If you pick Ruby, check these links, and see if Why's (poignant) Guide to Ruby is your style.

Either way, read A Little Ruby, a Lot of Objects -- it's the best beginner-level tutorial on actually thinking in OO I know (and though it uses Ruby for its examples, it's more about OO than Ruby.)

But if you really want to learn programming rather than how to cobble together a script, don't stop with one language or one paradigm. Keep learning.
posted by Zed_Lopez at 12:22 PM on November 8, 2005

Response by poster: thank you chrismear, that's PRECISELY what i've been thinking ("so what?"). Except I don't Excel available, I fully agree with what you said.

Zed: Thanks for those links. For some reason, Java just rubs me the wrong way, so I'll check out the Ruby links first.
posted by slater at 12:27 PM on November 8, 2005

It absolutely just clicks one day, after intense study and frustration. As a freshman in CS15, I went from C to A overnight. (This was 10 years ago, and we were using Pascal, so YMMV.)
posted by Saucy Intruder at 12:42 PM on November 8, 2005

Best answer: You didn't mention having any experience in the C programming language, so this probably won't be directly applicable to you, but I'm gonna post it anyway because it might help someone else later on.

If you have access to a Mac running Mac OS X, the Cocoa frameworks are amazingly elegant and the development tools to work with them come free with every copy of Mac OS X. Even if you don't have a Mac, Objective-C, the language underneath Cocoa, is supported by GCC (the GNU Compiler Collection) which comes with pretty much any Linux distribution and is fairly easily gotten for Windows.

To me, Objective-C is one of the nicest languages to learn OO in because it's just so small and simple, so you're left just focusing on what's really going on: objects sending messages to other objects, with the receiving objects doing something as a result of receiving that message.

Apple has a free online book, The Objective-C Programming Language (PDF), that covers the basic ideas of OO and associated concepts like the Model-View-Controller (MVC) pattern in a professional and fairly jargon-free way.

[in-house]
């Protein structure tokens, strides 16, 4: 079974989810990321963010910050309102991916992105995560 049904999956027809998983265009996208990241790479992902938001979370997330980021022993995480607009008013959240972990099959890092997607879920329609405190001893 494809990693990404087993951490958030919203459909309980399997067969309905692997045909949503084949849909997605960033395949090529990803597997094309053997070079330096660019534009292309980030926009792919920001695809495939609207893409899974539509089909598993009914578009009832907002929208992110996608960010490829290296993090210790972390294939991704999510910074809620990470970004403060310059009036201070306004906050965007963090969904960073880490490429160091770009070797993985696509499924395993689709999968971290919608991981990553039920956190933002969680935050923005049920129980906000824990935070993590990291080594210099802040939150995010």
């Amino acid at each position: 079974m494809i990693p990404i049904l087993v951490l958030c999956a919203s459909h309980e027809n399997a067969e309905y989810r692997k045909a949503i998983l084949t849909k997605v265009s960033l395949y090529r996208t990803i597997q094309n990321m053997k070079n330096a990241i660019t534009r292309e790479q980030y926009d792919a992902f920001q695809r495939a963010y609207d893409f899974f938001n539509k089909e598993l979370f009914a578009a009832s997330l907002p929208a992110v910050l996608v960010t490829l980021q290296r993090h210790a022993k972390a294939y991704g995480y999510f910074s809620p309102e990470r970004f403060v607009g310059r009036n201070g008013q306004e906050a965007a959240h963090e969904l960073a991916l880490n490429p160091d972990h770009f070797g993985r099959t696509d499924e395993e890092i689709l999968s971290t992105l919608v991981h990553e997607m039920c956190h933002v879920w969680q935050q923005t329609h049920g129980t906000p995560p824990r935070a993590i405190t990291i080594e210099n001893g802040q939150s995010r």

posted by BaxterG4 at 12:51 PM on November 8, 2005

Response by poster: Thanx BaxterG4, i'm mac-based so that's certainly interesting.
posted by slater at 1:55 PM on November 8, 2005

I'm going to echo a few other sentiments here, that if you are a designer, working with a very slick IDE creating GUIs that DO stuff might be your best bet. That is, click a button, something happens. Change what happens.

I hear they are giving away Visual Studio for free now.

That's for understanding programming in general, and OO in a small way.

(Also keep in mind that I can't write a regex properly, so, YMMV)
posted by eurasian at 2:06 PM on November 8, 2005

I think the "so what" factor about OO is particularly significant for people who are just writing scripts on their own, which are stand-alone scripts.

Perhaps it's axiomatic that if your code doesn't get used more than once, and you code all by yourself, you don't really need it?

But the moment you start working with other people, and the moment you need to re-use code, it starts to make sense.

I use OO programming all the time, in Perl (no comment, Zed_Lopez) but I don't even think of it as OO most of the time, because I'm using other people's code, in modules which just happen to have OO interfaces.

I write

use HTML::Template;